Chinua Achebe

District Six Museum has been one of the main advocates for promoting storytelling as a tool for healing, knowledge-making, activism, education, community-building and personal growth – and its ever-expanding oral history archive bears testimony to that.

Storytelling has always been at the heart of the Museum’s work since it started. They have not all been easy to tell or to listen to. They have been mixtures of pain and joy, loss and reclamation, about longing for lost homes and desires for return.

Storytelling has also become a fashionable business tool. High-end storytelling retreats generate good income for entrepreneurs, and many businesses are using storytelling techniques to brand their products. While not denying its validity in these other contexts, we have felt the need to reassert the power of storytelling as practiced and facilitated by the Museum and other partners, as distinct from storytelling in these other contexts. We have felt the need to reflect on the challenges which we face in dealing with the multi-dimensional stories of our country which have some elements of uniqueness. We also need to draw on lessons learnt from practitioners who might not have had the opportunity to reflect on their own practices.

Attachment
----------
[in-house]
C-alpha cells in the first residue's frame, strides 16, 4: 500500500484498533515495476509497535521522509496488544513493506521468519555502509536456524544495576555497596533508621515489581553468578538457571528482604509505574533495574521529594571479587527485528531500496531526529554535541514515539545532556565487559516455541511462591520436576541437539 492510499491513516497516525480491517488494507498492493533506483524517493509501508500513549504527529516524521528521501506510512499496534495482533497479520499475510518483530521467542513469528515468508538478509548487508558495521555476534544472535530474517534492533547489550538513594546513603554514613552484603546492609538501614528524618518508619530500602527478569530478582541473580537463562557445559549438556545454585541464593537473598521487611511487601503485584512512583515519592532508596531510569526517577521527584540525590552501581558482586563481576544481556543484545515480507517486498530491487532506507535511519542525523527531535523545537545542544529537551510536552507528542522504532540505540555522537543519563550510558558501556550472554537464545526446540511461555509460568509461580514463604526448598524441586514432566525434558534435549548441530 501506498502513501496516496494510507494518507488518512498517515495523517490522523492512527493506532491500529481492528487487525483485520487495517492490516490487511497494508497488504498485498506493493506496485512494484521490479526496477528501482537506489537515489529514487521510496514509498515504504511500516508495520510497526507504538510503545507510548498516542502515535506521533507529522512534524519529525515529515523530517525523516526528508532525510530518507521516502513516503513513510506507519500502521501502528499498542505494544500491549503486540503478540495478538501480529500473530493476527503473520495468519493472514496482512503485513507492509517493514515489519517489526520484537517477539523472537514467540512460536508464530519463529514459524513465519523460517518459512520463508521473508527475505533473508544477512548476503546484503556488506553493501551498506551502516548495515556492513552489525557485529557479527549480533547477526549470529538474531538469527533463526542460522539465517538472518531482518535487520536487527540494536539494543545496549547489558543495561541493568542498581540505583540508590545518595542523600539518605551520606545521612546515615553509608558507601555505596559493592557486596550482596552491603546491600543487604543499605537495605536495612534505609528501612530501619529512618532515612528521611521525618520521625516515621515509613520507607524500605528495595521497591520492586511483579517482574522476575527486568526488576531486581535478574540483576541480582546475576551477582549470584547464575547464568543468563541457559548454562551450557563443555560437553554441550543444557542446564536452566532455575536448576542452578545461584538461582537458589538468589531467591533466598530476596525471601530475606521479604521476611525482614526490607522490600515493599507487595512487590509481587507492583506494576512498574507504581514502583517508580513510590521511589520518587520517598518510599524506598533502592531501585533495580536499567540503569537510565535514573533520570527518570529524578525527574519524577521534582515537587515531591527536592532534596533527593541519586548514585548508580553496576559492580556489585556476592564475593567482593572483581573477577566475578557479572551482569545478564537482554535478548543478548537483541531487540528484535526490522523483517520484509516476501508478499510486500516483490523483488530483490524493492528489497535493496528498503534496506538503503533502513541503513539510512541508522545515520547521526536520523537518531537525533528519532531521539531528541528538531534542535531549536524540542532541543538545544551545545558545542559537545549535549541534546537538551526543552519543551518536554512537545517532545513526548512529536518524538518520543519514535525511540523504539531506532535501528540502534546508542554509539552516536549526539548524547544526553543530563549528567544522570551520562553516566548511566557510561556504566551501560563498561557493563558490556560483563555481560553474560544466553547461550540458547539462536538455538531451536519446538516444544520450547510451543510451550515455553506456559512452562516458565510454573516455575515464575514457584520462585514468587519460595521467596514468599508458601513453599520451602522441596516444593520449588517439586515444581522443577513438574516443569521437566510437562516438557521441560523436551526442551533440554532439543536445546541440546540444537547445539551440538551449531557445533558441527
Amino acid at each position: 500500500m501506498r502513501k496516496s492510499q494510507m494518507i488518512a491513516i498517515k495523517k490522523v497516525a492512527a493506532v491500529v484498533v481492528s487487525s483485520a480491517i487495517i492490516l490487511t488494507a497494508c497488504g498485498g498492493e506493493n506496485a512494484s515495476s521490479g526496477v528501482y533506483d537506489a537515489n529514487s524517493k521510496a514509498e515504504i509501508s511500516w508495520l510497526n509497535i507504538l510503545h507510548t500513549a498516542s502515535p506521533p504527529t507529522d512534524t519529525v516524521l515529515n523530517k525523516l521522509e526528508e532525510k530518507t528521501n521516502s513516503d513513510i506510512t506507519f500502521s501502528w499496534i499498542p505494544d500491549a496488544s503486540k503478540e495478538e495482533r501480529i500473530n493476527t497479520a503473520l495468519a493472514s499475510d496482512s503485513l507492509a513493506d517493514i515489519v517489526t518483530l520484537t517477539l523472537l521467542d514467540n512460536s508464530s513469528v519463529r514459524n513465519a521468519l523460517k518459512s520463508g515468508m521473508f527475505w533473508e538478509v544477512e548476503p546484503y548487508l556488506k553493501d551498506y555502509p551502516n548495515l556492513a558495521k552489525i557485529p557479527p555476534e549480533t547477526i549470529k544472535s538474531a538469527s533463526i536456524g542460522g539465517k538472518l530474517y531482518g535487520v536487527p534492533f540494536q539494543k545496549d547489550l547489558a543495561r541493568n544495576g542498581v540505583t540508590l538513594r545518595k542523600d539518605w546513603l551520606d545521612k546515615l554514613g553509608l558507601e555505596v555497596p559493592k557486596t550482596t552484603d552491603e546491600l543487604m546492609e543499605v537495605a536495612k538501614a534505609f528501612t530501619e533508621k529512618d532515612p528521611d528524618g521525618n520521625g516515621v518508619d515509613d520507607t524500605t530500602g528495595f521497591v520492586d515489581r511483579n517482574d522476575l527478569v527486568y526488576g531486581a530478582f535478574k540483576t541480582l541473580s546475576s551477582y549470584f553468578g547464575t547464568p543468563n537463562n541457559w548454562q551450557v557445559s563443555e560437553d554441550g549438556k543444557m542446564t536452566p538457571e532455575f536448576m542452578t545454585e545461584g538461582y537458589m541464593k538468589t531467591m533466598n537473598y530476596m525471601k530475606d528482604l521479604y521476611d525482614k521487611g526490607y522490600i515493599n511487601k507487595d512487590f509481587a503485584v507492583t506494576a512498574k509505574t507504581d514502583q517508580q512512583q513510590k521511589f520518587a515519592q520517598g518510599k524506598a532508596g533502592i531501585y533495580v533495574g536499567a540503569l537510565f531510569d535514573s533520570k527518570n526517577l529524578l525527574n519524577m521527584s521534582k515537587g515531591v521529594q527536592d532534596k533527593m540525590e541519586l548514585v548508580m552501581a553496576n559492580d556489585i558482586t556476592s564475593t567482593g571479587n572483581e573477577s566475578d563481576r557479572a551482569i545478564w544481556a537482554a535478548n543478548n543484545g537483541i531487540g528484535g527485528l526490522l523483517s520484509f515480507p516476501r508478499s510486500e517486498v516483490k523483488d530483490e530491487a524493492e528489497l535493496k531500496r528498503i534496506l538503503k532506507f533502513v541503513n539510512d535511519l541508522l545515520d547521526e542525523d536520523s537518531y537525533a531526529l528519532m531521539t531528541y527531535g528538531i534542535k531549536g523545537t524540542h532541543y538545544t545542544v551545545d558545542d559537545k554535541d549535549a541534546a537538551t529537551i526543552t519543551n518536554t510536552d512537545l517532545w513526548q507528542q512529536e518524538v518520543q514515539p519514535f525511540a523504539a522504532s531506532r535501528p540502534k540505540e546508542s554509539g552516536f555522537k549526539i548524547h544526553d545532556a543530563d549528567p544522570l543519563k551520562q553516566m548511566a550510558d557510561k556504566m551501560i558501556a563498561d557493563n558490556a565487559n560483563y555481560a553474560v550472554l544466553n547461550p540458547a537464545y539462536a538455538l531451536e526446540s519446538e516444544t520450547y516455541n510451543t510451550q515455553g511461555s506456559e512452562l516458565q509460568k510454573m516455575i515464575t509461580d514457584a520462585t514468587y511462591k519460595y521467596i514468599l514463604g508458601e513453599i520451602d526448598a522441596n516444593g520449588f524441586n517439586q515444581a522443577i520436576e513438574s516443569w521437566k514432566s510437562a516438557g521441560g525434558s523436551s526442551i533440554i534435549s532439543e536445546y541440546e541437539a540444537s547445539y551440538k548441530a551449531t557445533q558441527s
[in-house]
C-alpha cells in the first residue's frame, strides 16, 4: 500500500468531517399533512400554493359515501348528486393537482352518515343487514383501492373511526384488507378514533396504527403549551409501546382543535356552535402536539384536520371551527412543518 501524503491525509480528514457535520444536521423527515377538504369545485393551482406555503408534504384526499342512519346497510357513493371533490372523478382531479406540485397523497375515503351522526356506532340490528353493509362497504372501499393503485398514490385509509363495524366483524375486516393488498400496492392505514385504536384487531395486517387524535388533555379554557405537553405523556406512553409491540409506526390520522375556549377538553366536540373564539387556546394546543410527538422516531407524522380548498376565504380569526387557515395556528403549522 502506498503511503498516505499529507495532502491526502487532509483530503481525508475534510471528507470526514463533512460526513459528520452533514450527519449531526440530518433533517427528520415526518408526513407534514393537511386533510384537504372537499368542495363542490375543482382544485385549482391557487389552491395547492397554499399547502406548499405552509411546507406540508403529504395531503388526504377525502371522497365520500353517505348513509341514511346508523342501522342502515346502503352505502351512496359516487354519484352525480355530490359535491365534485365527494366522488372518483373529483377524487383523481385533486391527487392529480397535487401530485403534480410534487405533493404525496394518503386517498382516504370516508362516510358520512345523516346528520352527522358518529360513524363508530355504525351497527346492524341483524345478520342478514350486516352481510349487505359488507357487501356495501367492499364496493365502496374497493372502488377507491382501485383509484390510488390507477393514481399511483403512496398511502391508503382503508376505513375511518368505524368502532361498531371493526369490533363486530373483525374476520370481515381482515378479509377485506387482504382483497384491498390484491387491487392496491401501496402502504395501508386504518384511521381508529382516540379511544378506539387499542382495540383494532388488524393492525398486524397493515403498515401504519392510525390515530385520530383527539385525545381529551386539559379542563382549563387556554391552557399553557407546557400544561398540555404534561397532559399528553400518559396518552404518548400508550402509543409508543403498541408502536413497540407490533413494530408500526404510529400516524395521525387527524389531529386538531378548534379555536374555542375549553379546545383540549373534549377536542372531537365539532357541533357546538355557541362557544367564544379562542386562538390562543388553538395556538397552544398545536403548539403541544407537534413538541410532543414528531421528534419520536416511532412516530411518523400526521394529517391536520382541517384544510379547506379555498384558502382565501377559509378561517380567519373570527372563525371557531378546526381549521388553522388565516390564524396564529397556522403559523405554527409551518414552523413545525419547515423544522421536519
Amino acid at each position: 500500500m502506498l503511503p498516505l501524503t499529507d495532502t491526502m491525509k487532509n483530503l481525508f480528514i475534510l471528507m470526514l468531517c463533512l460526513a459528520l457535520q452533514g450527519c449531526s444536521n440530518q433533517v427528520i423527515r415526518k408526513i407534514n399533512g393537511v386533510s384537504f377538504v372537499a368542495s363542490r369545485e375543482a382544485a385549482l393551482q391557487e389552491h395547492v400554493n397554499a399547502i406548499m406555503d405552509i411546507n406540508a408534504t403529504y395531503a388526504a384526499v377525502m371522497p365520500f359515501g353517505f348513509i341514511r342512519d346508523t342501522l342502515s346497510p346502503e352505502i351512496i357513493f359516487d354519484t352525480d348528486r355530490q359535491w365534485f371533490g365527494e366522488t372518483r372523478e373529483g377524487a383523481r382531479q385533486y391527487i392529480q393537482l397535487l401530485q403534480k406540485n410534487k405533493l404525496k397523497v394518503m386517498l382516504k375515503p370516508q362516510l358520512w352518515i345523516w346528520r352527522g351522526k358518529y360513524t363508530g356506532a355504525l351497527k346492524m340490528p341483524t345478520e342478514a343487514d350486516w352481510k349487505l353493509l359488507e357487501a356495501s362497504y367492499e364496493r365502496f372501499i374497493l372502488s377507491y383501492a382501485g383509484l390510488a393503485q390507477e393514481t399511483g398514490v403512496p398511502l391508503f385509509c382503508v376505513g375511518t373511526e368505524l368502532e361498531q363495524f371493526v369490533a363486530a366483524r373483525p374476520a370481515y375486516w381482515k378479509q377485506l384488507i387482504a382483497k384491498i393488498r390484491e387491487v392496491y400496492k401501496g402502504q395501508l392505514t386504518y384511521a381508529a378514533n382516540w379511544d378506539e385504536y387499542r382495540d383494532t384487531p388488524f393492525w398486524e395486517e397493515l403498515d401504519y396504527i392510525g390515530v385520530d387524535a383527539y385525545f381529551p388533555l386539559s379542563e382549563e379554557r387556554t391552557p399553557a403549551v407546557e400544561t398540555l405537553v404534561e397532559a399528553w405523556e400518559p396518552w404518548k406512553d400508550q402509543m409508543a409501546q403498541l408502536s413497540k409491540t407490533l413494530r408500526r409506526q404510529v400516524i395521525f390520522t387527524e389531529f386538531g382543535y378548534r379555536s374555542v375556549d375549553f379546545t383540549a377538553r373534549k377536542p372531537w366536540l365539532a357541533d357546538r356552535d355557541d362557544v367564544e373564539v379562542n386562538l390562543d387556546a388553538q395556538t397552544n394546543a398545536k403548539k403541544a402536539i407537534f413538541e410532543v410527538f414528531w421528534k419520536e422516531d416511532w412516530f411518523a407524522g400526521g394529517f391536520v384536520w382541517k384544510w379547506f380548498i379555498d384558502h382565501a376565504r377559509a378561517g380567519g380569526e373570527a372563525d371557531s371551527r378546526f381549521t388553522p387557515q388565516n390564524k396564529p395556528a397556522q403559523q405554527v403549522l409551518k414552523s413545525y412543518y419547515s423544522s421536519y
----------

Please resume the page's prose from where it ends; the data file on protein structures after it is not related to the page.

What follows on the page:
This 3-day symposium will take place in two main venues: Guga S’thebe Arts and Cultural Centre in Langa, and the District Six Museum’s Homecoming Centre in Buitenkant Street, Cape Town. It will include presentations, discussions, workshop sessions, site walks and panel discussions.

If you would like to receive more information about the programme and how to register, please email Ms Eunice Christians on districtsixmuseum.info@gmail.com

Registrations open on Monday 18 September 2017.